14

All four requirements are easily met here. First, the defendants in both cases are the State of Montana and DFWP. Second, the subject in both cases is I-143. Third, the issue in both cases is the legality of I-143. The Kafkas have added a federal Commerce Clause claim to this suit, but this claim arises out of the same subject and “might have been litigated” in their state court suit. Finally, the Kafkas are suing the same state defendants.

15

The Kafkas nevertheless contend that the state trial court’s dismissal of their takings claims should not preclude their federal takings claim. They point out that the United States Supreme Court has granted certiorari in San Remo Hotel, L.P. v. San Francisco City and County, 364 F.3d 1088 (9th Cir.2004), in which we held that issues decided by a state court in resolving a state takings claim are preclusive in a later federal suit asserting an “equivalent” federal takings claim. The Kafkas ask that we defer decision on claim preclusion of their federal takings claim pending the Supreme Court’s decision in San Remo Hotel.

16

Whatever the Supreme Court might decide in San Remo Hotel, the case is inapposite for two reasons. First, the state court in San Remo Hotel decided only a state law takings claim. In this case, by contrast, the state court decided both state and federal takings claims. Second, the question in federal court in San Remo Hotel was issue preclusion. In this case, by contrast, the question is claim preclusion. In this case, the Kafkas brought their federal takings claim directly in state court, and the state court entered a final judgment rejecting it. Cf. England v. Louisiana State Bd. of Med. Examiners, 375 U.S. 411, 415, 84 S.Ct. 461, 11 L.Ed.2d 440 (1964). We are precluded by Montana law from redeciding that claim.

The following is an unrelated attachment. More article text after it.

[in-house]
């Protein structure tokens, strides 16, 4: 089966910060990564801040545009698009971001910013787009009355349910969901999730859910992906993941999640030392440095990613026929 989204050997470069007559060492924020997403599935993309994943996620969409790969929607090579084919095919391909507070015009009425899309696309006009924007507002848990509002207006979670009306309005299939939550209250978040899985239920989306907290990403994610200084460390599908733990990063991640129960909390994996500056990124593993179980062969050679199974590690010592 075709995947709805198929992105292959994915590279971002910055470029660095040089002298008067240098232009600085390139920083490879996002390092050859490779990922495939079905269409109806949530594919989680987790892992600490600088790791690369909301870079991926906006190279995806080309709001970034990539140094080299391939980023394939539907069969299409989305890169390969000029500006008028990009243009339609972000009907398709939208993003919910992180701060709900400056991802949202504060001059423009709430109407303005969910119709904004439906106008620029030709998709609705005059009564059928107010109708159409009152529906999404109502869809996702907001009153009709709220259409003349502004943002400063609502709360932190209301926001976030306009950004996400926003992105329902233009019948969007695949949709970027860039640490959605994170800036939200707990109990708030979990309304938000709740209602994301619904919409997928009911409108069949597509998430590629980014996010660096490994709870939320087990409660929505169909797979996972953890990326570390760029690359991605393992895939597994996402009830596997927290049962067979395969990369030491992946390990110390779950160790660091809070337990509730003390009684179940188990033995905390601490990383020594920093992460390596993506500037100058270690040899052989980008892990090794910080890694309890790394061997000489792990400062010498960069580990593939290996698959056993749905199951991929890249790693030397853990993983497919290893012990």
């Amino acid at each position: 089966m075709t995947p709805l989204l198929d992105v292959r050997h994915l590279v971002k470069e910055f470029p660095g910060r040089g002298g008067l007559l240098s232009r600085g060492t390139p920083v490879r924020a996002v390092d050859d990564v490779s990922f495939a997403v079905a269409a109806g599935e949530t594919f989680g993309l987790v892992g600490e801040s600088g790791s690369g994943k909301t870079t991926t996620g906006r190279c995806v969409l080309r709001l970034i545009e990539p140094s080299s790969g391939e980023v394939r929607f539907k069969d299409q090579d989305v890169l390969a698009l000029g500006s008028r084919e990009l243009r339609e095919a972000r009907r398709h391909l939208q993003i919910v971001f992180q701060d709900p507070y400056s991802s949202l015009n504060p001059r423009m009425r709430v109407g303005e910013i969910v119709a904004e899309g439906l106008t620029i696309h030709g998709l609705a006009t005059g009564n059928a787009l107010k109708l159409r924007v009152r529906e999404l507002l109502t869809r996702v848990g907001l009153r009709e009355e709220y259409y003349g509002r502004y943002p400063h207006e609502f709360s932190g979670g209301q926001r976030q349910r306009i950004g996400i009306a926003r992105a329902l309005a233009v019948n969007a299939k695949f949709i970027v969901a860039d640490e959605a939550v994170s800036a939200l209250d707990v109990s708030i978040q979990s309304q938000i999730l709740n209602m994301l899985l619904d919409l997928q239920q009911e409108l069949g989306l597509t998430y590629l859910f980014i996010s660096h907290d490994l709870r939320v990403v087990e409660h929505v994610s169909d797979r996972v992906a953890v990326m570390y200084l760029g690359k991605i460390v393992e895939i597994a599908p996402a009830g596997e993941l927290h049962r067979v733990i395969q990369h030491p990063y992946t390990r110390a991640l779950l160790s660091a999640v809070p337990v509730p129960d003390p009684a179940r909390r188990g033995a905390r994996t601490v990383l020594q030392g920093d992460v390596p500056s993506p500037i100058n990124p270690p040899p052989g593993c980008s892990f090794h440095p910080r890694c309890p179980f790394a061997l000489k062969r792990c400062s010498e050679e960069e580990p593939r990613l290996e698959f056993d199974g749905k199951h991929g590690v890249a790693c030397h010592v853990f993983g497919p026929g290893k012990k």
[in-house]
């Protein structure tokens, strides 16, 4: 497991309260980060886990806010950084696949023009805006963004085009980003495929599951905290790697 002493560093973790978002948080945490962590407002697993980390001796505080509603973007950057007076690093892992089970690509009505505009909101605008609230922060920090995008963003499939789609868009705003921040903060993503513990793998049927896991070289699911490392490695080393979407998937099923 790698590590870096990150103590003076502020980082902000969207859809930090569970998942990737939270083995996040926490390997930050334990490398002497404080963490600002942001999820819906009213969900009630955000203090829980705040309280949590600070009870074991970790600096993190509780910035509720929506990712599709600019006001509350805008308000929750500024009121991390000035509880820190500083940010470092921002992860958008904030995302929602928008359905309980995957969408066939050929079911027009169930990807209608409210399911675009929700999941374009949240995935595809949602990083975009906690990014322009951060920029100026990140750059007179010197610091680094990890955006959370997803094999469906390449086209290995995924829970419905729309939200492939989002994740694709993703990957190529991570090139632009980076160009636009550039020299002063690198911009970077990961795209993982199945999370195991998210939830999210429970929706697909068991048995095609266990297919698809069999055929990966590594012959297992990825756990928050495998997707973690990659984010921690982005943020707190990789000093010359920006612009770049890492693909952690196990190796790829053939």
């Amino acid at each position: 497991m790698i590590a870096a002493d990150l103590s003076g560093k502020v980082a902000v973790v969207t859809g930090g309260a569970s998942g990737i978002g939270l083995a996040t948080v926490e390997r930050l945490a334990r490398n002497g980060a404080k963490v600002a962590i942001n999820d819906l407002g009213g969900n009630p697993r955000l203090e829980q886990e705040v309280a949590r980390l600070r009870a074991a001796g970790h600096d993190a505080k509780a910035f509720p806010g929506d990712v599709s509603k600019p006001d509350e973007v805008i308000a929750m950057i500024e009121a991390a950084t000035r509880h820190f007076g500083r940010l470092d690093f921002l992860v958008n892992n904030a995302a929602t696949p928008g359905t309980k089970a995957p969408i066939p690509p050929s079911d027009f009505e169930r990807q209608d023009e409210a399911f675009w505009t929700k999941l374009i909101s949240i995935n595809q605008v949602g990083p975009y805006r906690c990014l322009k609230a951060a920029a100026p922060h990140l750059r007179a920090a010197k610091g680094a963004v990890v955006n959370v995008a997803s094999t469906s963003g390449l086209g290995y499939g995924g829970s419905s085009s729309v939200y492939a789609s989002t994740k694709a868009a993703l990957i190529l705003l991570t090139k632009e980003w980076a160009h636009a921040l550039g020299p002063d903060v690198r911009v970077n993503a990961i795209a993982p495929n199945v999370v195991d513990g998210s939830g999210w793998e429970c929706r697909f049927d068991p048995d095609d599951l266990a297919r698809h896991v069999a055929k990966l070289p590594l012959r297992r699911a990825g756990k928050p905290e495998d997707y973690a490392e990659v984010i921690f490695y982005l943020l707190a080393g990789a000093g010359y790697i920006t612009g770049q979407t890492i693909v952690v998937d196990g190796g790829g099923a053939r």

17

B. The Kafkas’ Federal Court Suit: No Preclusion of Claim Against Hagener

18

The Kafkas brought suit in federal district court against Jeff Hagener, the Director of DFWP, in both his individual and official capacities, asserting that I-143 violated both state and federal law. The district court denied a preliminary injunction on October 5, 2001. On November 7, 2001, the Kafkas voluntarily dismissed their complaint. It is not clear from the record before us whether this dismissal was with or without prejudice. We are therefore unable to conclude on this record that the dismissal of the district court against Hagener precludes claims against him in the case before us.

19

IV. Spoklie’s Claims against the State of Montana and DFWP

20

The district court dismissed Spoklie’s federal takings claim against the State of Montana and DFWP on the ground that it was not ripe, and dismissed his remaining claims pursuant to Federal Rule of Civil Procedure 12(b)(6). We review de novo a dismissal on ripeness grounds. Citizens for Better Forestry v. United States Dep’t of Agric., 341 F.3d 961, 969 (9th Cir.2003). We review de novo a dismissal for failure to state a claim pursuant to Rule 12(b)(6). Decker v. Advantage Fund, Ltd., 362 F.3d 593, 595-96 (9th Cir.2004).

A. Eleventh Amendment

21